• grammar is seeing as an integral part of meaningful communication
  • children’s social skills, physical activity, thinking skills, creativity and personalisation get combined to improve their communicative performance
three patterns of sequencing grammar learning activities noticing structuring proceduralizing
Three patterns of sequencing grammar learning activities: Noticing-Structuring -Proceduralizing

(re)Noticing:

  • It involves an active process during which learners become aware of the new pattern, notice the link between form and meaning, but do not try to produce the pattern themselves yet
  • The quality of input is very important at this stage
successful noticing activities
Successful noticing activities:

I’m sad

support meaning as well by visuals

present the pattern/form in linguistic AND social context

compare/contrast the new pattern/form with other (already known) patterns/forms

require active participation on the part of the learner

must be at a level of detail appropriate to the learners’ age

lead into activities that manipulate language

types of noticing activities
Types of ‘noticing’ activities
  • Classroom instructions, questions, requests, etc.
  • Dialog with a puppet
  • Using texts
  • Using visual
  • Exploiting every day situations
  • Modeling
  • Drawing
  • Writing and circling
  • Underlining critical points
  • Time lines
  • ‘Discovery’ techniques
re structuring
(re)Structuring
  • structuring activities are intended to help learners make the new grammar pattern part of their ‘internal grammar’ and, if necessary, reorganize it
  • structuring usually requires controlled practice around form and meaning
  • learners are involved in controlled use of the language, making necessary changes of form to express meaning correctly and appropriately
  • learners are given choices in content that require adjustments in grammar to express meaning

During the structuring stage, practice is fully or partly controlled

structuring activities
Structuring activities
  • Interaction activities: e.g. questionnaires, surveys about learners’ favourite hobbies, food, routines, etc.
  • Language games: e.g. Hangman
  • Info-gap activities: e.g. learners are asked to guess an action mimed
  • Meaningful repetition drills: e.g. rhymes
  • Controlled written practice: e.g. finding the correct word order of sentences
  • Songs with appropriate lyrics (where language patterns are repeated)
proceduralization
Proceduralization

Two picture poems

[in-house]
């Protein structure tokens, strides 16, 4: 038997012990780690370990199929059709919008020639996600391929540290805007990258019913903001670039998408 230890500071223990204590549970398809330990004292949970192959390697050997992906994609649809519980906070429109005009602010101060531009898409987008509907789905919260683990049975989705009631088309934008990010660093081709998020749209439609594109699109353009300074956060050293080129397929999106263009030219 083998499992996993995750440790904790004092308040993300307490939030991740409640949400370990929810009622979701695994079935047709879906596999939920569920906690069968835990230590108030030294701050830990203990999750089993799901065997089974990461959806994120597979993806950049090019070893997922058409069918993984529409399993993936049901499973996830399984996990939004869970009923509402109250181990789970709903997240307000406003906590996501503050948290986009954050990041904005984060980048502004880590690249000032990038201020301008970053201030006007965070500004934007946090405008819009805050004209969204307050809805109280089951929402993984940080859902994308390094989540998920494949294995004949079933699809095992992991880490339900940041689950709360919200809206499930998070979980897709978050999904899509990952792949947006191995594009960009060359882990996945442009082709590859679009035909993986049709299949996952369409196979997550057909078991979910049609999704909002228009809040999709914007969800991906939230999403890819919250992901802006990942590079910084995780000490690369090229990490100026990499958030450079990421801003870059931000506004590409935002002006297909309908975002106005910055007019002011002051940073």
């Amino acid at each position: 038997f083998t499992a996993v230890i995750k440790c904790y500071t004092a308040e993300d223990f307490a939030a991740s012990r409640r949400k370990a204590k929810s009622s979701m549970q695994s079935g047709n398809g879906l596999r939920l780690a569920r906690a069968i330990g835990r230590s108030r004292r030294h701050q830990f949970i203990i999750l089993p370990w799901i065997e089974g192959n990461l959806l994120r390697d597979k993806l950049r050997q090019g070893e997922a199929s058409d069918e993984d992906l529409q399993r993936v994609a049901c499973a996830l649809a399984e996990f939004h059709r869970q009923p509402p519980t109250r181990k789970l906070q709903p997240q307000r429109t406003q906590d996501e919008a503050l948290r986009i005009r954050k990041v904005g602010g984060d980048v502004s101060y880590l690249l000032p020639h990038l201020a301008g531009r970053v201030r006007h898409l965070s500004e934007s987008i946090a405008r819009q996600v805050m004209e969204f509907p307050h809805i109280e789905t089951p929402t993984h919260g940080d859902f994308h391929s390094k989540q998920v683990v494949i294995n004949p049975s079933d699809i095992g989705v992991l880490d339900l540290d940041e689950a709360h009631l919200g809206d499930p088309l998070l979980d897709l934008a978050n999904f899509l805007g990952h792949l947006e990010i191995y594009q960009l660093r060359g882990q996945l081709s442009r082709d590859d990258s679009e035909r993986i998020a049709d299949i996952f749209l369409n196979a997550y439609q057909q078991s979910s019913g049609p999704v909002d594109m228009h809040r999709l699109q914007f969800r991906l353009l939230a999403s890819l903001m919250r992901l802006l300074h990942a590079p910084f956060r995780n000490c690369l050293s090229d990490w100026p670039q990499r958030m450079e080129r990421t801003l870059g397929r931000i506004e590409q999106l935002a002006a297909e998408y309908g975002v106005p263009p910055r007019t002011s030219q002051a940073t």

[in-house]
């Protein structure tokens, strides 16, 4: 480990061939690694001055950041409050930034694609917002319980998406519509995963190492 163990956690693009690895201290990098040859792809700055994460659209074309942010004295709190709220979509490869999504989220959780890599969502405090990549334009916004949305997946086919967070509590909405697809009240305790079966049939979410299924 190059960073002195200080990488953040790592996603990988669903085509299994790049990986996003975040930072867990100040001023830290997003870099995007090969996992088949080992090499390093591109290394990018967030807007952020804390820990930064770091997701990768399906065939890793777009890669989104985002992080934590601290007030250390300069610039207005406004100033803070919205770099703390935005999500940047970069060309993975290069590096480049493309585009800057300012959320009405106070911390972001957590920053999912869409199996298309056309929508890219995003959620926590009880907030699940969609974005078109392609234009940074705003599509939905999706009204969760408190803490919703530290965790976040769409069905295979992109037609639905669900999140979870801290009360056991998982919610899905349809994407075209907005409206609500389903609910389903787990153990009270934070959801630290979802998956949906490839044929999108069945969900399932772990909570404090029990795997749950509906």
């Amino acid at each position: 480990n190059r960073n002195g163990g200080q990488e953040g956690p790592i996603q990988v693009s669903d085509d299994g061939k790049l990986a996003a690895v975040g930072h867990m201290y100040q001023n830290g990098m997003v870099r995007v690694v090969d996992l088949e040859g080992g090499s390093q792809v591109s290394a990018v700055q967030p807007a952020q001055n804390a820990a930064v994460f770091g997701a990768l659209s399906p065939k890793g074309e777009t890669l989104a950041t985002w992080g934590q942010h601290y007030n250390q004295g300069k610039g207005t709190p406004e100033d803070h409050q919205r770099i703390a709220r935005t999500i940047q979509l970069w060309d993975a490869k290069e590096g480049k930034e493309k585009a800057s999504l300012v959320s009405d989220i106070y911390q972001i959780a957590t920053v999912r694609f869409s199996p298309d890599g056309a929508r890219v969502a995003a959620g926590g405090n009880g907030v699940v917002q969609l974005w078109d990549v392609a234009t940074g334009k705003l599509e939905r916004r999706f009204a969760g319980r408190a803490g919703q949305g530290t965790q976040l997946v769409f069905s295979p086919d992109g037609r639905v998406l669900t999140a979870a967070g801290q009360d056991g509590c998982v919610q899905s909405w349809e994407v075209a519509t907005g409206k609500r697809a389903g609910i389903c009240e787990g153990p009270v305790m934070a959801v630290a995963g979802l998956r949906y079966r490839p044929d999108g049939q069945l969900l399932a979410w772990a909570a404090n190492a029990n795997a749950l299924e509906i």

This is the stage of production where learners are given opportunities to use the new patterns

Tasks require attention to grammar as well as effective communication

proceduralizing activities
Proceduralizing activities
  • Writing captions in comics and/or pictures
  • Parallel writing (based on a model text provided)
  • Finding and writing the ending of a story
  • Telling a story based on visuals
  • Role playing and simulations
  • Problem solving
  • Having learners correct content or form errors the teacher (deliberately) makes
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View and Reflect while viewing the excerpts from real lessons with very young learners consider the following:
  • what type of activities are practiced?
  • what is the type of interaction / communication in each case?
  • what grammatical items are presented and practiced?
  • how is grammar presented/practiced?
  • what role(s) are the teachers’ adopting?
  • what about the learners’ role(s)?

Excerpt 1

Excerpt 2

points to remember when teaching grammar to yls treating errors in the use of grammar
Points to remember when teaching grammar to YLs:treating errors in the use of grammar
  • children build hypotheses about how the foreign language works from the input they have received during their limited experience with the language. Therefore, their errors can give teachers useful information about their learning processes and their internal grammars
  • grammar learning can work outwards from participation in discourse, from vocabulary and from learnt chunks.
  • therefore, songs, arts and crafts and activities which involve children in using the language can help assess learners’ understanding and use of grammar
points to remember when teaching grammar to yls the learner s role
Points to remember when teaching grammar to YLs:the learner’s role
  • the learner is the one to do the learning
  • teaching grammar does not mean that all students will learn
  • learners must be given opportunities to practice and use grammar in authentic situations
children learn only when
Children learn only when…

We love English!

Bye for now!

Bye for now

…… they like what they are doing!